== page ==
There will be a series of events in Krakow this week and beyond to honor Poland’s “cursed soldiers” – those who fought in resistance movements against the Soviet occupation and ensuing communist totalitarian government after World War II.
An outdoor exhibition will be on display on Plac Szczepański. Most of the events will take place on 3 March, including a 10am mass at Wawel Cathedral followed by a march from there through the Main Square to Park Jordana and an evening concert at the Krakow Philharmonic.
The “cursed soldiers” emerged from the remnants of the resistance against the formerly occupying Nazi German forces. They used guerrilla tactics and often went under noms de guerre to fight enemies (and sometimes each other). Most of them were hunted down by the end of the 1940s, although some persisted into the 1960s.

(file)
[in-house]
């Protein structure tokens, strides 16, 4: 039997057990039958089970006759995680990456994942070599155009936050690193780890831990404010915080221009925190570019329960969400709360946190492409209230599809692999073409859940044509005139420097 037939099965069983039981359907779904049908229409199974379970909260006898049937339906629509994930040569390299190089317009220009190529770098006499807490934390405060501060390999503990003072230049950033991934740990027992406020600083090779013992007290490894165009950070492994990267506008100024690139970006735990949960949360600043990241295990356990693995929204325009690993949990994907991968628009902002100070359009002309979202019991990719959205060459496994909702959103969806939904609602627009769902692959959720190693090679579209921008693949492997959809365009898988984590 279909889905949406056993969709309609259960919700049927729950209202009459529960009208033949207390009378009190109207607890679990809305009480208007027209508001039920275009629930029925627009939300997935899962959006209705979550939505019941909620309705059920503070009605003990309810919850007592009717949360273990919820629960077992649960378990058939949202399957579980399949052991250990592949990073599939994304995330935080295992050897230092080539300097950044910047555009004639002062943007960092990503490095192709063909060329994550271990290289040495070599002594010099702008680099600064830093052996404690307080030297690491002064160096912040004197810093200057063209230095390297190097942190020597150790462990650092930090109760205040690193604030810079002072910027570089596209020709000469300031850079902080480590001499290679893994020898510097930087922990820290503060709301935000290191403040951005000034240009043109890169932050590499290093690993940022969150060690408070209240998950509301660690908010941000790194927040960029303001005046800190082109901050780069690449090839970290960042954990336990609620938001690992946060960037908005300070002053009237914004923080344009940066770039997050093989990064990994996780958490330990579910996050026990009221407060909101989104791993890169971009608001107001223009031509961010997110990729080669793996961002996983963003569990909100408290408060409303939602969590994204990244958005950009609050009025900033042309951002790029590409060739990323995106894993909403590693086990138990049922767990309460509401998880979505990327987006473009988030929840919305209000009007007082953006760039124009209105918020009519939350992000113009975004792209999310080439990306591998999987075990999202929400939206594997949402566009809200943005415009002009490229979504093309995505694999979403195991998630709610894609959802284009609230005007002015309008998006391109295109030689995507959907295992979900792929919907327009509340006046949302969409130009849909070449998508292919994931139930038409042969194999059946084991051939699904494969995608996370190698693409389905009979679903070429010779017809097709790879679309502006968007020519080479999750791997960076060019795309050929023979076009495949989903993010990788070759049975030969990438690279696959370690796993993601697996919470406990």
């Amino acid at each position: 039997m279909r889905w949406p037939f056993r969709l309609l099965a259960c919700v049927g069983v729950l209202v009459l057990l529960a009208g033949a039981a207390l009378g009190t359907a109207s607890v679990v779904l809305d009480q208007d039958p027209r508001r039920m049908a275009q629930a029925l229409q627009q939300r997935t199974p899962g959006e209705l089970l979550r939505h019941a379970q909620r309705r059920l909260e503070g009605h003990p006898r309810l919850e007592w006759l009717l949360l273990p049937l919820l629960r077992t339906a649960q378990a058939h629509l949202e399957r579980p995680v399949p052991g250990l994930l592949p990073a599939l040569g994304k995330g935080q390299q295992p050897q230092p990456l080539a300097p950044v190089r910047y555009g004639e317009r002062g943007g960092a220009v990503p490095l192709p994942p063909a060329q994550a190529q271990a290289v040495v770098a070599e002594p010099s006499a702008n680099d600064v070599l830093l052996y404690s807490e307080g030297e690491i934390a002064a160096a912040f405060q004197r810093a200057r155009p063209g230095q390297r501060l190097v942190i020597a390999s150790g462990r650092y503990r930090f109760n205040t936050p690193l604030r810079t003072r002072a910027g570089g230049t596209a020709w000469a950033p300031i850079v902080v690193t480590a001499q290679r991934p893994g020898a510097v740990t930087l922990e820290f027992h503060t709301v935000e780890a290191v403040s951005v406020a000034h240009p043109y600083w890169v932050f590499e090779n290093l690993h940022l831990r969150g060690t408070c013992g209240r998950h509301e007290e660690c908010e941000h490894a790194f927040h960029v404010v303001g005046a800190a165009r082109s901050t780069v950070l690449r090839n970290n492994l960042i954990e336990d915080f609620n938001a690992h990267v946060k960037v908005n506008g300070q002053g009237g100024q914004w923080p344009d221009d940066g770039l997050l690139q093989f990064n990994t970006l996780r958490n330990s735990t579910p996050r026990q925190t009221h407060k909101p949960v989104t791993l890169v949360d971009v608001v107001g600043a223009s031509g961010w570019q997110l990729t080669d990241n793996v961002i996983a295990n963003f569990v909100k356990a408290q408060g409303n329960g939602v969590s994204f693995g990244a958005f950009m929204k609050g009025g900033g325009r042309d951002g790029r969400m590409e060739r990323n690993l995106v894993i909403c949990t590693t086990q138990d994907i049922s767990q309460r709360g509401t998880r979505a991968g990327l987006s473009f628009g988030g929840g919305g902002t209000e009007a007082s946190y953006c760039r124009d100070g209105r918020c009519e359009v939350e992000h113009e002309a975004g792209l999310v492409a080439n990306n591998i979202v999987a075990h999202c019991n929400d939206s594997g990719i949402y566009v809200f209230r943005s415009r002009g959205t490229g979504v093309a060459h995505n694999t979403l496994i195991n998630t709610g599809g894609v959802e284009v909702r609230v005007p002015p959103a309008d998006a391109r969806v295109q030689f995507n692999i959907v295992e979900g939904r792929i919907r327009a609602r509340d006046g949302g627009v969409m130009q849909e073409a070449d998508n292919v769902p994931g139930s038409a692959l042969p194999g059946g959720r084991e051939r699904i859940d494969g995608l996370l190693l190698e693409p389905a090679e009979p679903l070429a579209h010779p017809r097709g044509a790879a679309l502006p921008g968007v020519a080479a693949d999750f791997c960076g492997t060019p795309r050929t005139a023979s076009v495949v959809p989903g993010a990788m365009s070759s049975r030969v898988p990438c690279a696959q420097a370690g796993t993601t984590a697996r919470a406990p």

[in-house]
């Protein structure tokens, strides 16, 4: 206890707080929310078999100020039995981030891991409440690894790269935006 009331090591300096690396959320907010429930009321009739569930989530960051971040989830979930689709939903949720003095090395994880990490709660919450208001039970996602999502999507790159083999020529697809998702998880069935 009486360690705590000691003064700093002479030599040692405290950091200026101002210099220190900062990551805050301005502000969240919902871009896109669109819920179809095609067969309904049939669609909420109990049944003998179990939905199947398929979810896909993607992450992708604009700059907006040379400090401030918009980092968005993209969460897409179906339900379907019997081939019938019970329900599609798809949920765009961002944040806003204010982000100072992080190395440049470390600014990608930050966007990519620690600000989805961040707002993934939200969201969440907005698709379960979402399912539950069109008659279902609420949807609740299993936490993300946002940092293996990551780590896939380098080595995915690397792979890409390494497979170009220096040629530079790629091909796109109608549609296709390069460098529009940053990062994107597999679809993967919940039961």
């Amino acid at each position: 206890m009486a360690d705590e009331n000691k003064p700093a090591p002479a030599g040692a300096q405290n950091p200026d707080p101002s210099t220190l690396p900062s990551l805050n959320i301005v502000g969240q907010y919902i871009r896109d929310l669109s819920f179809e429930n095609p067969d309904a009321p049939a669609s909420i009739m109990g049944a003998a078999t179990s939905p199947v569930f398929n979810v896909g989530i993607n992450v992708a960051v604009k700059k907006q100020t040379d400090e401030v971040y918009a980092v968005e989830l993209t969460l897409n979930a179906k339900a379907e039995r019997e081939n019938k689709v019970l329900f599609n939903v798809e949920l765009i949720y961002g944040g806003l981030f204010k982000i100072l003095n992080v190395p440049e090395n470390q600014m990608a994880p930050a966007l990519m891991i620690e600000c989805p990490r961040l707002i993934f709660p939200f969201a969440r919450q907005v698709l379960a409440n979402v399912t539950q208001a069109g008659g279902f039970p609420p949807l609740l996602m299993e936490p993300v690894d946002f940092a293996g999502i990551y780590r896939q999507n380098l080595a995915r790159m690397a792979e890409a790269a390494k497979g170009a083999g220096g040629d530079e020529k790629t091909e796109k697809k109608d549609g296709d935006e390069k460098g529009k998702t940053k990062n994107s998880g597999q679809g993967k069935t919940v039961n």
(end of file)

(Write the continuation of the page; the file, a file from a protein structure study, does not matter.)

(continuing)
The militants are remembered by many Poles as national heroes. In 2011, the Polish government officially acknowledged a holiday in their honor. However, their legacy is not without controversy, as they have also become a strong symbol for far-right ultra-nationalists.